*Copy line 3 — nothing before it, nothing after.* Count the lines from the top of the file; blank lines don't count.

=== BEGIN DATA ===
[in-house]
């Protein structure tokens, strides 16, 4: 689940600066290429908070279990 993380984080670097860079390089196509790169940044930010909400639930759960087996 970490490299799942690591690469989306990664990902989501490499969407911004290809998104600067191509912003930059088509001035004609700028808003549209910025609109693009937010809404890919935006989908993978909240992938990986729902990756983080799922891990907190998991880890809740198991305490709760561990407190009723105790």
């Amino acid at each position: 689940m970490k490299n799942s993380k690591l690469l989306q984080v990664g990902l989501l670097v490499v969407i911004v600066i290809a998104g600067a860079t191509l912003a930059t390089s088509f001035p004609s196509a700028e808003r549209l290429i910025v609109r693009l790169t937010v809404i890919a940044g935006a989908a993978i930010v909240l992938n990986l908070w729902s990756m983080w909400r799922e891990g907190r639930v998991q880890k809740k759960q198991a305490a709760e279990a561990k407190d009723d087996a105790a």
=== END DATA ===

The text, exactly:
């Amino acid at each position: 689940m970490k490299n799942s993380k690591l690469l989306q984080v990664g990902l989501l670097v490499v969407i911004v600066i290809a998104g600067a860079t191509l912003a930059t390089s088509f001035p004609s196509a700028e808003r549209l290429i910025v609109r693009l790169t937010v809404i890919a940044g935006a989908a993978i930010v909240l992938n990986l908070w729902s990756m983080w909400r799922e891990g907190r639930v998991q880890k809740k759960q198991a305490a709760e279990a561990k407190d009723d087996a105790a």